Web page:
FINDING HUNTING PROPERTIES guide Abela’s Hunt and Shoot Network.
I could not of put it any better, this article has some great info on tips for finding yourself Hunting properties.. HV
One of the biggest problems any hunter will face is gaining access to hunting properties.
Getting access to property that I have permission to hunt on has been one of the biggest hurdles that I have encountered as a hunter. They are out there though and people will let you onto their property to hunt if you show you are a responsible person. I figured that in this article I would tell you about how I’ve gained access to properties and what not to do.
To me there are three main ways to gain access to property. I’ll order them in effectiveness:
1) Word of Mouth – This comes in a couple of forms. Either a property owner that already allows you to have access on their property tell their neighbours about you and you get access to new property like that. This is quite common. Another way I find can be useful is to keep your ear to the ground when you hear friends and family talking about so & so’s farm and ask them to put a good word in for you. The more you talk about hunting and how you are trying to find some property the more you are going to jog peoples memory and get them thinking about it if they are not anti’s.
2) Letter box drops – I have found this fairly effective with about one in every twenty properties giving me a call back. Seems like slim odds I know but if you managed to get 40 pamphlets in a day there’s a good chance you will get one or two call backs. In saying this you have to word your pamphlet the right way.
For instance you want to appear to be offering a free service rather than asking for permission. You also want to tailor the pamphlet for the area. If you know there is a rabbit problem in the area chances are people are sick of seeing rabbits and want them gone. Same goes for fox or pest birds. Make your pamphlet short and sweet:
Free Pest Control
Specialising in the humane control of Rabbits, Foxes & Other Feral Pests
Expert in controlling pests on small properties around livestock
Insured & Safe
Call or email: blah blah
That is something very similar that I leave. You can also ask the local produce to put them somewhere too. It works because you get the people who perceive that they have a problem with pest animals and your leaflet is a call to action. They think “Wow, I was just thinking about the fact that there a lot of rabbits or foxes about”. One time I got a callback from one of these saying that they just had 24 chickens killed by a fox and they want it gone. It was 1000 acres and I still hunt that property to this day. It is also only 20 minutes drive from my house.
3) Door Knocking – I’ve never been a big fan of this, not because it doesn’t work but because I’ve never liked people knocking on my door asking for this or that. In saying that a lot of people say it is one of the most successful ways they have gained access to hunting property. I can understand why too, it is very easy to ignore a leaflet in the mail or to even say no over the phone. It becomes a hell of a lot harder to say no to a well presented, seemingly responsible looking person. With door knocking though, don’t ever go out in your hunting gear. Dress nicely and maybe bring along one of your kids or your mrs this is a way for them to see you are just a normal person. Never expect to hunt on that day if they say yes. If you get a yes thank them and arrange a time to come out for a shot. If you come with your hunting clothes on and guns in the back it can be viewed as overconfident, rude or over zealous.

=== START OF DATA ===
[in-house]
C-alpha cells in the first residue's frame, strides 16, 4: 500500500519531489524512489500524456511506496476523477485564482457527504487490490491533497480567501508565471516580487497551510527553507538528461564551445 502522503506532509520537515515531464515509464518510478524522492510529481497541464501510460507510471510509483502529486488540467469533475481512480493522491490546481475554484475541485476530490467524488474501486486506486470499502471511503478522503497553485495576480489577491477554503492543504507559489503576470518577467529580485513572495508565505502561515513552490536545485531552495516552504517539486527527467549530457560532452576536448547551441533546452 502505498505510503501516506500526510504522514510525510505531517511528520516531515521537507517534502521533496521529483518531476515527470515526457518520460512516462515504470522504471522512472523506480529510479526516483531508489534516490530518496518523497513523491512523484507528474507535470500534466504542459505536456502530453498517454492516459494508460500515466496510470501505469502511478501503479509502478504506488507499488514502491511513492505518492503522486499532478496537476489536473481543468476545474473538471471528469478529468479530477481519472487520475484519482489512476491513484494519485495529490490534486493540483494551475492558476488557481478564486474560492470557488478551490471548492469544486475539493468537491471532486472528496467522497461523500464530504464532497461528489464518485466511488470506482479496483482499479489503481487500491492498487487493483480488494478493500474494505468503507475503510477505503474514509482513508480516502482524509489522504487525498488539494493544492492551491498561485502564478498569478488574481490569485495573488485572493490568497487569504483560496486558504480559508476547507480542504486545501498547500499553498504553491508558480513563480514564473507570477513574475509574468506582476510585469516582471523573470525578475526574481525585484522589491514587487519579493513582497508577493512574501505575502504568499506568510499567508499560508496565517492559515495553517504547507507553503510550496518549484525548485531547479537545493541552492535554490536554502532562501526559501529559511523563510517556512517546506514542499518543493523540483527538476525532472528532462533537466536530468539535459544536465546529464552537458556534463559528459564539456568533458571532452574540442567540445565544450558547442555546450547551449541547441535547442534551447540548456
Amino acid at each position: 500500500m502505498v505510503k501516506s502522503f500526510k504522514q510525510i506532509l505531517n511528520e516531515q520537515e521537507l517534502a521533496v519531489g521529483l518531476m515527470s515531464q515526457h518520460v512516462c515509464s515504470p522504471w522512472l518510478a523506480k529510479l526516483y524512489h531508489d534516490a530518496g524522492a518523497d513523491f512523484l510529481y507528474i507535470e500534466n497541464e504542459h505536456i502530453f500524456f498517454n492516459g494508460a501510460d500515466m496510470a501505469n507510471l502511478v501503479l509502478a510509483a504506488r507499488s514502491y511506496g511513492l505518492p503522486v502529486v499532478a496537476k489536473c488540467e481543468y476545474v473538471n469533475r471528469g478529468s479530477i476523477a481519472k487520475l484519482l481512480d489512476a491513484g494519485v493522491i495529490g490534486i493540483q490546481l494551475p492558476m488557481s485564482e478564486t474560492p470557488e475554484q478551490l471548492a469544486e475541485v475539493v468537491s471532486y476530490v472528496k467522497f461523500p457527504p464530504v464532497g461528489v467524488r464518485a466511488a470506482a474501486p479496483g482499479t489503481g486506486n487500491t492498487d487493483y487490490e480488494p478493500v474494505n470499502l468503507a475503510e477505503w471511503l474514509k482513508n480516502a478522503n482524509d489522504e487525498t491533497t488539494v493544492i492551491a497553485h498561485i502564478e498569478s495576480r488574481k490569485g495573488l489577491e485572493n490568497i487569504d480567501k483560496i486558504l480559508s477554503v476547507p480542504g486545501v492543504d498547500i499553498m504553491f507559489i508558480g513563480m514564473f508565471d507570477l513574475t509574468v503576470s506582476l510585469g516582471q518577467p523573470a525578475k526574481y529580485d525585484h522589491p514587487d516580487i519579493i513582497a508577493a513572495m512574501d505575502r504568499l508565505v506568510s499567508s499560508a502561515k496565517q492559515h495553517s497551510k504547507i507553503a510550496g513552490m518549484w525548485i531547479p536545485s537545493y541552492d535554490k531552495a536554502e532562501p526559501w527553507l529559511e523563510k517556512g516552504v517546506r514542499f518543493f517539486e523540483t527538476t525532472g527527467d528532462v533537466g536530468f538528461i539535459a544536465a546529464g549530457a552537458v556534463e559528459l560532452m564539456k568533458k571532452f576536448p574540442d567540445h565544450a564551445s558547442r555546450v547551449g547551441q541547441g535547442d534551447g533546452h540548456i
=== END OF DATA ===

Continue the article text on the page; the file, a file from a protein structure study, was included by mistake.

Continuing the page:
Of course there are other ways to get private property access but the above three to me seem the most effective. You could just try getting numbers of farms and ringing and asking or finding out their email addresses. Whilst this is easy it is not the most effective ways in my book.
Here are some things you should and shouldn’t do when looking for a property, some I may have covered already but they are worth covering again:
If you got a call back from a letterbox drop. Offer to go out and meet them first to discuss it at length. Don’t bring your hunting gear if its close, but if you want to make sure you ask if its ok if you went for a hunt at the same time. Don’t assume anything, people are usually quietly wary and want to meet you face to face first. Don’t blow it here.
Another thing you don’t want to do is appear rude or abrupt. You want to be polite and courteous at all times. These people are essentially letting a stranger onto their property with guns you want them to feel safe and comfortable around you. Not awkward.
Ask for a tour of the property, say you want to see the place so you can be as safe as possible whilst on their property.
Get insurance by becoming a member of the SSAA, Game Council,AHNi or another hunting club that offers public liability insurance. Once you get this tell the property owner you have this at some stage before you go out so their mind is at ease.
If they are worried about you hurting yourself whilst on the property, offer to put it in writing that if you are injured by your own fault that you will not pursue legal action and that you take responsibility for your own actions.
4) Get the Appropriate Permit or License to Hunt on Public Land –
One thing I am yet to do but am keen to do it is to hunt on public land. The Game Council in NSW allows hunters to do this even if they are from interstate. I also believe this is possible in Victoria with one of their state departments. Visit the Game Council website for more information.
So there you have it, that’s my take to gaining access to property.
Best of luck and I hope this article helps you get more property to hunt on. Be safe and respect other peoples property.
Original Article from http://huntandshoot.com.au/articles/column/kdcol/finding-hunting-properties/